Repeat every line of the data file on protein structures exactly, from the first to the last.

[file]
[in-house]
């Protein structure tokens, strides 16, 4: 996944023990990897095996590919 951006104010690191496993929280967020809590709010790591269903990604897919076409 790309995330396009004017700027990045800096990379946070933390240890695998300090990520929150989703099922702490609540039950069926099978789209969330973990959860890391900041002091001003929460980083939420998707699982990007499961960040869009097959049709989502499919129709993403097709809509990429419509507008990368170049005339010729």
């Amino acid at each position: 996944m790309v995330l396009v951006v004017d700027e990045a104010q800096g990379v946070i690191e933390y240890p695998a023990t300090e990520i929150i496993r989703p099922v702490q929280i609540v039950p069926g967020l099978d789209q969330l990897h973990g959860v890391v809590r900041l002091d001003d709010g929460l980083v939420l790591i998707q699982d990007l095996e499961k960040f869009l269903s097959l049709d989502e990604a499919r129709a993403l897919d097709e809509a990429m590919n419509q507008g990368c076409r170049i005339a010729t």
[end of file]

[in-house]
């Protein structure tokens, strides 16, 4: 996944023990990897095996590919 951006104010690191496993929280967020809590709010790591269903990604897919076409 790309995330396009004017700027990045800096990379946070933390240890695998300090990520929150989703099922702490609540039950069926099978789209969330973990959860890391900041002091001003929460980083939420998707699982990007499961960040869009097959049709989502499919129709993403097709809509990429419509507008990368170049005339010729």
């Amino acid at each position: 996944m790309v995330l396009v951006v004017d700027e990045a104010q800096g990379v946070i690191e933390y240890p695998a023990t300090e990520i929150i496993r989703p099922v702490q929280i609540v039950p069926g967020l099978d789209q969330l990897h973990g959860v890391v809590r900041l002091d001003d709010g929460l980083v939420l790591i998707q699982d990007l095996e499961k960040f869009l269903s097959l049709d989502e990604a499919r129709a993403l897919d097709e809509a990429m590919n419509q507008g990368c076409r170049i005339a010729t």